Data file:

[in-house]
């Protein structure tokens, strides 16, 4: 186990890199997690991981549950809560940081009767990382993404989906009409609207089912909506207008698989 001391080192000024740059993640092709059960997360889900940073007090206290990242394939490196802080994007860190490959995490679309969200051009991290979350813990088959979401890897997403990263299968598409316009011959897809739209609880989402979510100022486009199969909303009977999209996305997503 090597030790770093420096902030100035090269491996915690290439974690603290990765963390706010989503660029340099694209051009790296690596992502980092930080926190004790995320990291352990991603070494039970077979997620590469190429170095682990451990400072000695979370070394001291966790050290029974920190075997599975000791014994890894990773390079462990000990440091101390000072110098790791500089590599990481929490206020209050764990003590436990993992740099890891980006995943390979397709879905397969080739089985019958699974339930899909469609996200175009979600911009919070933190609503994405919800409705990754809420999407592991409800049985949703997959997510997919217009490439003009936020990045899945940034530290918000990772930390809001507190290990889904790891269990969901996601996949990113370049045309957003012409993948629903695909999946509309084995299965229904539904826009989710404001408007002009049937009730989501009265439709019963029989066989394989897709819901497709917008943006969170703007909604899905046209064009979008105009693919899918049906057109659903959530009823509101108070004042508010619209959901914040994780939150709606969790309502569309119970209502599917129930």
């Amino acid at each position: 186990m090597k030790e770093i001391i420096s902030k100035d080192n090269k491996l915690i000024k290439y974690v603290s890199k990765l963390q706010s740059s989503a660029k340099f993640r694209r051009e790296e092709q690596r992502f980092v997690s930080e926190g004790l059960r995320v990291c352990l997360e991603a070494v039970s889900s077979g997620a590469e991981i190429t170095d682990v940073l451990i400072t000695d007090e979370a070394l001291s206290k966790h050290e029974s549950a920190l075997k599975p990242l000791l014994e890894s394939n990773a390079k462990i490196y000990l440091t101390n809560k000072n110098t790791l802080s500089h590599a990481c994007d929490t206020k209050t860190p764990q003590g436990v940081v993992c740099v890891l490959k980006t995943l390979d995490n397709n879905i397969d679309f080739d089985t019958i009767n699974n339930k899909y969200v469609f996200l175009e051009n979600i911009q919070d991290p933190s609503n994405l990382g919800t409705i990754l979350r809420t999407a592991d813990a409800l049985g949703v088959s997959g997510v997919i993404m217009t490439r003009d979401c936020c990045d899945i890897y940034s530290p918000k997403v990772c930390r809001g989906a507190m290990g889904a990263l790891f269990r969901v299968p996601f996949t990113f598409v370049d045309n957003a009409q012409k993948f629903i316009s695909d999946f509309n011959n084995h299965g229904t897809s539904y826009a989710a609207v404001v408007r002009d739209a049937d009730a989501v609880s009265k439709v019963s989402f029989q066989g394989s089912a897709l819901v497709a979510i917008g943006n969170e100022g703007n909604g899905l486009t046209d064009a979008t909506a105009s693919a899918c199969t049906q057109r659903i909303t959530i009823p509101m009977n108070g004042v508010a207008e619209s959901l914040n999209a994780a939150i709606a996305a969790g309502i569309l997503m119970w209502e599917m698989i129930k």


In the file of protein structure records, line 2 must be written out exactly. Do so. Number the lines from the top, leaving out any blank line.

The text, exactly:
């Protein structure tokens, strides 16, 4: 186990890199997690991981549950809560940081009767990382993404989906009409609207089912909506207008698989 001391080192000024740059993640092709059960997360889900940073007090206290990242394939490196802080994007860190490959995490679309969200051009991290979350813990088959979401890897997403990263299968598409316009011959897809739209609880989402979510100022486009199969909303009977999209996305997503 090597030790770093420096902030100035090269491996915690290439974690603290990765963390706010989503660029340099694209051009790296690596992502980092930080926190004790995320990291352990991603070494039970077979997620590469190429170095682990451990400072000695979370070394001291966790050290029974920190075997599975000791014994890894990773390079462990000990440091101390000072110098790791500089590599990481929490206020209050764990003590436990993992740099890891980006995943390979397709879905397969080739089985019958699974339930899909469609996200175009979600911009919070933190609503994405919800409705990754809420999407592991409800049985949703997959997510997919217009490439003009936020990045899945940034530290918000990772930390809001507190290990889904790891269990969901996601996949990113370049045309957003012409993948629903695909999946509309084995299965229904539904826009989710404001408007002009049937009730989501009265439709019963029989066989394989897709819901497709917008943006969170703007909604899905046209064009979008105009693919899918049906057109659903959530009823509101108070004042508010619209959901914040994780939150709606969790309502569309119970209502599917129930």